As the 40-year timber veteran cited in Andy Kerr’s Jan. 3 guest viewpoint, I am cautiously optimistic the next two years will offer new opportunities to bring balance to federal forest management.
With better management and proactive policy changes, our leaders have the ability to create and support family-wage jobs, conserve natural resources, maintain access to public lands, restore forest health and protect our drinking water. We believe it’s better to actively manage our forests for the future, for multiple uses and benefits, rather than locking them up and walking away.
Far from being “Big Timber,” Oregon logging companies are predominately small, family-owned businesses. We are trained in the latest, science-based forestry practices and continually invest in cutting-edge equipment and technology.
In fact, a large majority of Oregon’s municipal drinking water comes from actively-managed watersheds that utilize modern timber harvest and resource-protection methods.
As loggers we are proud of what we do, and proud to work in an industry with an average annual wage of $49,200, compared to $45,000 for all Oregon employment. We’ll continue to provide the renewable and sustainable materials that support our communities and make civilization possible.
Yet Kerr is eager to re-ignite the timber wars. After all, that is good business for the environmental conflict industry, and useful for soliciting contributions from anonymous benefactors.
But replaying the 1990s will not fix the socio-economic problems in rural Oregon.
It will not help rural counties that are on the brink of fiscal insolvency, nor will it meet the needs of our public lands. Oregon loggers do not cut more trees than what grows naturally. We don’t even cut “old growth” on federal lands, so maybe it’s time to leave Kerr and his tired rhetoric behind.
I am cautiously optimistic because our political leaders can no longer ignore the costs of hands-off forest management. The current approach has failed our citizens, forests and wildlife. Our federally owned forests have become overgrown and vulnerable to high tree mortality, which contributes to unnaturally severe wildfire, disease and insect infestations. Last October the Oregon Forest Resources Institute reported there are more than 350 million standing dead trees across 14 million acres of federally-owned forests within the state.
According to OFRI’s data, forests in the National Forest system have a timber harvest rate of just 8 percent of total growth, but have a mortality rate of about 55 percent.
Meanwhile, private and Native American forestlands, which have the highest timber harvest rate at 71 percent of total growth, have only 9 percent mortality.
More than 70 percent of the standing dead timber on federal lands is on non-reserved lands open to harvest. If Kerr chooses to sit in a tree to “protect” it, there’s a good chance that tree is already dead. And if the forest burns, the wildfire can emit up to 100 tons of greenhouse gasses, aerosols and particulates per acre. Most of Oregon’s forest sector companies, from logging to primary and secondary manufacturing, do not operate at capacity. The reason is not lack of demand. It now takes one tree every year for every man, woman and child to meet their needs for paper, packaging, fiber compounds, lumber and panel products.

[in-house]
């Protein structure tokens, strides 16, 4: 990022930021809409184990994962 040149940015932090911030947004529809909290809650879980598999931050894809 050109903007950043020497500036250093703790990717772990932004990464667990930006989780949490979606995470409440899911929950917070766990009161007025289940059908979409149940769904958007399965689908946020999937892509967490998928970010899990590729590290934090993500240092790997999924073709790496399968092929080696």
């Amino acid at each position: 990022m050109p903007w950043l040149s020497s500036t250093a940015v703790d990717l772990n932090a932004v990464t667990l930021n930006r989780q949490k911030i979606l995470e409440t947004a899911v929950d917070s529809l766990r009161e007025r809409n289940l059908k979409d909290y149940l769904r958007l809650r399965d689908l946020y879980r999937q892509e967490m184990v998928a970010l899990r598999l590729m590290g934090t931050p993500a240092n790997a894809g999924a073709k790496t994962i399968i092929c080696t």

Rather, it is because most companies cannot secure a long-term source of wood fiber. The real legacy of Kerr’s forest policy is to outsource timber jobs and products to other countries, rather than having locally sourced timber responsibly harvested and manufactured here at home.
A modest increase in timber harvests on federal land will enable companies to add shifts, invest more in equipment and technology, and create more opportunities for the scores of businesses that service the industry. A reliable fiber supply would also secure Oregon’s position as a leader in the development of advanced wood products.
For example, cross laminated timber, sourced from small- and medium-diameter trees, helps reduce greenhouse gas emissions by storing carbon and requiring significantly less energy to produce than concrete or steel.
We need modern federal forest policies that are responsive to the needs of our ever-changing economy and environment. The Bureau of Land Management and Forest Service need the policies and resources to better manage our public lands, support wildlife populations and adapt our forests to drought and changing climate conditions.
Bringing balance to federal forest management will also create family-wage jobs where they’re desperately needed in rural Oregon, and generate revenues to support basic public services such as law enforcement and health care. Kerr can continue to look to the past, but it’s time for our leaders to look forward with policies that recognize 21st century forest management.
Jim Geisinger is executive vice president of Associated Oregon Loggers in Salem.